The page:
A popular online library resource may soon come to an end, due to privacy concerns and state law compliance issues, officials reported at a meeting this week.
LyndaLibrary from Lynda.com, an online subscription database that offers business, software, and technology training resources, was bought out by LinkedIn and will soon require patrons to create a LinkedIn account in order to use the LyndaLibrary learning resources.
This new requirement creates a few concerns, Library Services Director Tim Hetherton explained during his report to the Board of Library Trustees on Monday.
The biggest issue is that they ask patrons for visitor information that would be made public, like name, email address, visitor location, and other basic details. That information is then searchable on Google, Hetherton explained.
“It’s a big deal,” he said.
All five Board members expressed concern at the potential privacy risks.
“That is a big problem,” Board Secretary Douglas Coulter commented. “It’s very discouraging to hear them talk about Google getting in.”
Another issue is that California state law mandates that libraries keep personal information confidential and do not share it with third parties, Hetherton explained. First and foremost, they have to adhere to state law, and because of that they can’t comply with this new requirement, he pointed out.
With the new requirement, LinkedIn Learning will have access to a large amount personal data that should remain private, and more personal information than other library e-content vendors require, Hetherton pointed out, referencing an article Samantha Lee wrote on the American Library Association’s Intellectual Freedom Blog last month.
The information collected by LinkedIn includes IP address, proxy server, operating system, web browser and add-ons, device identifier and features, and/or ISP or mobile carrier, and data about patron location.
“Staff is concerned that these new requirements violate California library confidentiality laws,” which require patron use records to remain confidential, and only disclosed to authorized individual or by court order, Hetherton wrote in the staff report.
After a user creates an account, they are prompted to add employment history and import their email contacts, Lee wrote in the June 4 ALA blog post. So, LinkedIn would not only have patron information, but also information for others who did not agree to use its platform, she concluded.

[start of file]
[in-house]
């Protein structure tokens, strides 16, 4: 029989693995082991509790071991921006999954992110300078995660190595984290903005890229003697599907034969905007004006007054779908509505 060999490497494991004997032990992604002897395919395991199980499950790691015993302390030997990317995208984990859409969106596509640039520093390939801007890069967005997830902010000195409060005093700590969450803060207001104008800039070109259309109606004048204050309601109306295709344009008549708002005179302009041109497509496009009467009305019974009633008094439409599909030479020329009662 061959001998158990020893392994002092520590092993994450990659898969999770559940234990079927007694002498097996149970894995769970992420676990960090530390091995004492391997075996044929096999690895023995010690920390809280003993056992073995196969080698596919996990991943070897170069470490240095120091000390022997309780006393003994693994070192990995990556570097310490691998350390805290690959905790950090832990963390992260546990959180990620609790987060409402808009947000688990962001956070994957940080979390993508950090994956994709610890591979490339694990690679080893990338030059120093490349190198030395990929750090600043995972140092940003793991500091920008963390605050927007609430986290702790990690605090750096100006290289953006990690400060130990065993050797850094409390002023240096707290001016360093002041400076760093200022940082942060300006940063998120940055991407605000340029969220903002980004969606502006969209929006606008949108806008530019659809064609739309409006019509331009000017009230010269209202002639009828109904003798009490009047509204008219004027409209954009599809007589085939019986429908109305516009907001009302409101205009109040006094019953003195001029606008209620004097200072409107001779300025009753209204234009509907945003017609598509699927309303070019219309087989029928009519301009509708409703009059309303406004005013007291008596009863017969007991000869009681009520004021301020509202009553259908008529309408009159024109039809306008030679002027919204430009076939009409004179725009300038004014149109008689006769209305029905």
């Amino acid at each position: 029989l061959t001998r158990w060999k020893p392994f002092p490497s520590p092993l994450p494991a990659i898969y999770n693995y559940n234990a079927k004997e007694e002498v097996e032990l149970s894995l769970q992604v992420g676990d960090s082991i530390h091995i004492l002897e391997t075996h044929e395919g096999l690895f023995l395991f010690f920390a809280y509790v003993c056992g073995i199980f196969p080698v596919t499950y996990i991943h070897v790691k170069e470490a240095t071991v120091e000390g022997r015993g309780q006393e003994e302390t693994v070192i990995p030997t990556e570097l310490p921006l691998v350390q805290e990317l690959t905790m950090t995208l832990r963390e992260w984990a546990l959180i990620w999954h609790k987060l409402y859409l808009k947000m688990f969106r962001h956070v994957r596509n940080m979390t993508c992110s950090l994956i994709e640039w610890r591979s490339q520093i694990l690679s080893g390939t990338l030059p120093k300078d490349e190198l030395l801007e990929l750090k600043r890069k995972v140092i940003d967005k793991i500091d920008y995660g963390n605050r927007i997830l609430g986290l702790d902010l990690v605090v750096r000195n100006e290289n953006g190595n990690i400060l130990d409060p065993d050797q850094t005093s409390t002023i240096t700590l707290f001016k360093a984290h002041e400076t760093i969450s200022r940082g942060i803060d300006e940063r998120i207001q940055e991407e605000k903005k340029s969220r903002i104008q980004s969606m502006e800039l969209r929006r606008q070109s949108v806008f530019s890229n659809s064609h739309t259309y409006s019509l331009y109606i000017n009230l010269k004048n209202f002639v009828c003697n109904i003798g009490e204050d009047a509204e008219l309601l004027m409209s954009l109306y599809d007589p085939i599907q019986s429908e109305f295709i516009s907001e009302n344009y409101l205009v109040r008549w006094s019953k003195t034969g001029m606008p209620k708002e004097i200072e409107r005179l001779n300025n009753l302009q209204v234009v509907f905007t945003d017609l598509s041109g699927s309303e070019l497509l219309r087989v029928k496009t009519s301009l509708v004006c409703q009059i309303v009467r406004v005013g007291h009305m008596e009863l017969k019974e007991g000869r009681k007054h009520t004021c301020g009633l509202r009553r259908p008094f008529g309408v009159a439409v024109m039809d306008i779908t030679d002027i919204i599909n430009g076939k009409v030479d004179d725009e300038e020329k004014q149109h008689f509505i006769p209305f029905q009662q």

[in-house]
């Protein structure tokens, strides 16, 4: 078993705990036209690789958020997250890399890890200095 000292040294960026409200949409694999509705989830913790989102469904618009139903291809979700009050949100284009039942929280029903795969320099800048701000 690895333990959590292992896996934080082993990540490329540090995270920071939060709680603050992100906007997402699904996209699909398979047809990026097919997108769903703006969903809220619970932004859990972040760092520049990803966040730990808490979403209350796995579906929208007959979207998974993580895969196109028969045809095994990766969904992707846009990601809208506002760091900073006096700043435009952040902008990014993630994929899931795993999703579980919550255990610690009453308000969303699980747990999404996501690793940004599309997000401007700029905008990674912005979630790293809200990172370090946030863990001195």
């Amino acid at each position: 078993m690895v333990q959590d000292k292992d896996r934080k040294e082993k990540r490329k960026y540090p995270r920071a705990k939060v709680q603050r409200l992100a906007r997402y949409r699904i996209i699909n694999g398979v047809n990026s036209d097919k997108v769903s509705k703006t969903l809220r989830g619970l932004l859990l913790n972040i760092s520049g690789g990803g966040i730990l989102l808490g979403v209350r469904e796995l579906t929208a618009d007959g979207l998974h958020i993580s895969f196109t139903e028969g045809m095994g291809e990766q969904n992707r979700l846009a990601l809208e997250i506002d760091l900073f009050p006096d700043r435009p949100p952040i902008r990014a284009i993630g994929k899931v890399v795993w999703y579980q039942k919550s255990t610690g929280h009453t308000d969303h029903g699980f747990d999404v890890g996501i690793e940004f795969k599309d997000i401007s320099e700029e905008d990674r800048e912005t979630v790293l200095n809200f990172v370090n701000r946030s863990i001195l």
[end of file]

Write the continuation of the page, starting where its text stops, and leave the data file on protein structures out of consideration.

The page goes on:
“The same patrons who are turning to LyndaLibrary to improve their technology skills are also the same patrons who may not know to protect their PII (personally identifiable information) or practice good digital hygiene,” Lee wrote. “LinkedIn is strategically taking advantage of technology novices all the while fleecing money from limited library budgets.”
LinkedIn bought Lynda.com for $1.5 billion in 2015. The professional networking site used by job-seekers and employers later rebranded Lynda.com as LinkedIn Learning.
The Lynda.com website now states that 100 percent of their courses and instructors have moved to LinkedIn Learning.
Library administration is also concerned about using public money to promote a commercial entity, Hetherton added. Staff has spoken about the matter with our peer regional libraries and the California State Library, who are consulting with their attorneys.
“Under these new requirements, staff is reluctant to renew the subscription to this popular resource,” Hetherton concluded.
On the Newport Beach library website’s page explaining the migration to LinkedIn Learning, officials wrote that representatives from libraries and library organizations from around the country have been meeting with LinkedIn to discuss these concerns, but unfortunately a resolution has not yet presented itself.
It’s incredibly popular and an excellent resource, Hetherton said Monday, so they are trying to work with LinkedIn, but that has proven difficult.
“I best describe their stance as intransigent,” Hetherton said.
They may have some leverage though, he continued, since the public libraries represent such a large market it’s a substantial amount of money on the line.
“I don’t think this is over, (not) by any shot,” Hetherton said.
They hope to be able to maintain access, but unless these concerns can be adequately addressed, the subscription may end.
The American Library Association is working on a statement with recommendations for public libraries, which should be released by the end of the month, Hetherton said.
They want to do a collective action statement, but that’s a two-way street, he added.
“It’s good to let the vendor know that there’s an issue with a lot of public libraries, but I don’t know if we really want to put ourselves out there, other than saying we can’t comply with your requirements because of California state law,” Hetherton said. “Although, it’s such a good database and so beloved by patrons that it would be nice to put some pressure on them to not go to this new business model.”
It’s encouraging that the ALA is trying to come up with something, Coulter noted.
Vice Chair Paul Walker suggested looking at other opportunities and what other libraries are doing. According to the monthly statistics, Lynda.com is heavily used, he added.
“I would be inclined to be proactive,” Walker said.
In about the last week, Hetherton received inquiries about competing database services. It’s like they smelled the blood in the water, he joked.
They will be looking into the possible alternatives, he confirmed.
July 27 is the deadline, but depending on how discussions go, what the ALA recommends, and other factors, things could change. The service could end in Newport for a few weeks or months, then, if LinkedIn changes their policy, the library could start it right back up. Or they could find a new service in the meantime.
“Hopefully this ends well,” Hetherton said.
For more information, visit newportbeachlibrary.org.